A randomised, double-blind, multicentre controlled trial (Gilson RJ, 2009) has found that initial combination of 0.15 % cream podophyllotoxin and cryotherapy may be more beneficial in some patients, compared with cryotherapy alone, although overall the clearance rates were similar in both groups. By intention-to-treat analysis, clearances at 4 and 12 weeks were higher in the combination group than with cryotherapy alone, although not statistically significant (RR 1.31, 95% CI 0.95 to 1.81). By week 24 there was no difference between the groups (68.6% and 64.3%, respectively; RR 1.07, CI 0.84 to 1.35). Wart clearance was significantly higher in men (p = 0.001) and those with a past history of warts (p = 0.009) at week 4, but these differences were not longer noted at week 12. The group receiving cryotherapy alone was more prone to relapse.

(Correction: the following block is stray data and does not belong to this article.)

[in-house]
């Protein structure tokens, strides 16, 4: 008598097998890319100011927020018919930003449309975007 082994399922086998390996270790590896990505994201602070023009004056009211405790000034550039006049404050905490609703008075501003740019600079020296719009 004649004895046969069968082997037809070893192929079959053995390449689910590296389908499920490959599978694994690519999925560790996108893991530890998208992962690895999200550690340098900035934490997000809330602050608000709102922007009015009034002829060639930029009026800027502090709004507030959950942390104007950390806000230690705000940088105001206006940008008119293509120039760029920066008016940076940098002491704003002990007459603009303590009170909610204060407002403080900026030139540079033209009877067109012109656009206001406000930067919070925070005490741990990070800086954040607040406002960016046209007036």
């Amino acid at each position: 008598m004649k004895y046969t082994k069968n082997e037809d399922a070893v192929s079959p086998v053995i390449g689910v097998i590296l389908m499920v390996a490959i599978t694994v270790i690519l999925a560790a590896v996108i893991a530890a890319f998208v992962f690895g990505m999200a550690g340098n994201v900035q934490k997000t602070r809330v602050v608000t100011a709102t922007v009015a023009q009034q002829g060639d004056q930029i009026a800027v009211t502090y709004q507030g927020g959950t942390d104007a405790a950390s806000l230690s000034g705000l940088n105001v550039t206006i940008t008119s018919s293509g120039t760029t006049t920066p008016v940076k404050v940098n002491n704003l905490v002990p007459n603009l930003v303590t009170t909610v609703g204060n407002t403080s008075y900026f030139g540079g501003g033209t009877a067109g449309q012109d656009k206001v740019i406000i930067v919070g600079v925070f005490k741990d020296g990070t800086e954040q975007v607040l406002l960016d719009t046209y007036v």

Two trials compared cryotherapy plus interferon (IFN) injection versus cryotherapy alone. Subcutaneous IFN alpha 2a combined with cryotherapy was no more effective than cryotherapy alone in the treatment of GW (Handley JM, 1991). At 8 weeks 60.7% (17/28 patients) of the IFN group and 67.9% (19/28 patients) of the placebo group were clinically wart-free (not statistically significant); at 12 weeks, the differences between the 2 groups were, again, not significant. Similar response rates were not influenced by gender. In patients cleared of warts at 8 weeks, the recurrence rate at three months was 50% (8/16) and 37.5% (6/16) in the IFN and placebo groups respectively (not significant). Systemic side effects were significantly more common in the IFN than in the placebo group, 50% versus 10.7% of patients (p < 0.01). The presence of multiple warts and perianal/anal canal warts were factors of adverse prognostic. Recurrence of GW following cryotherapy seems not to be prevented by systemically administered interferon (Eron LJ, 1993). A number of 49/97 patients with recurrent GW were treated with cryotherapy plus subcutaneously administered interferon alpha-2a. The rest (48 patients) received cryotherapy plus placebo. The recurrences occur in 10 (28%) interferon recipients and 16 (43%) placebo recipients by completion of IFN therapy. At six months follow-up, 25 (69%) interferon and 27 (73%) treated patients experienced recurrences. In a single blind study, 42 male patients with ano-genital warts were randomly allocated to either cryotherapy or electrocautery. Patients undergoing cryotherapy required a mean of 2-6 sessions, while those receiving electrocautery required a mean of 1-4 treatments. There was no significant difference in wart clearance at 3 month follow-up between cryotherapy and electrosurgery (10/18 [56 %] with cryotherapy v 10/24 [42%] with electrosurgery; RR 1.33, 95% CI 0.71 to 2.50). Cryotherapy was qualitatively much more acceptable to the patients, as it did not require injections of local anesthetic. This treatment seems particularly suited to patients with widely scattered warts who are unable to attend for regular treatment. (Simmons PD, 1981). A recent study (Mi X, 2011) has found that cryotherapy plus photodynamic therapy may be more efficient than cryotherpay alone in treating GW. After two treatments, the complete response rates in the combined group were 32.4% (36/111) and 32.6% (43/132) in the cryotherapy group. The recurrence rates in the combined group and cryotherapy group were 24.3% (27/111) and 31.1% (41/132). The adverse effects in each group included mild to moderate pain, edema, erosion and skin discoloration. Cryotherapy for treatment of GW was safely and successfully used in pregnant women. (Bergman A, 1984). Thirty-four pregnant women in the second (4 cases) and third (30 cases) trimesters of pregnancy underwent cryosurgery. No fetal, maternal or neonatal complications occurred during or following treatment. No recurrences were observed before or six weeks following delivery. Cryotherapy eliminated the need for elective cesarean section in many patients with GW. It appears that cryotherapy can be safely used in pregnancy, irrespective of the gestational age. In a 3-month follow up period, cryotherapy was also efficient in children aged 1-11 years of age (Stefanaki C, 2011). Overall, the advantages of cryotherapy include ease of application and rapid destructive effect. It may have special benefit in treating bulky lesions, grouped lesions, and lesions on hair-bearing areas. With no systemic side effects and only minor local ones, cryotherapy is an effective method for treating GW. 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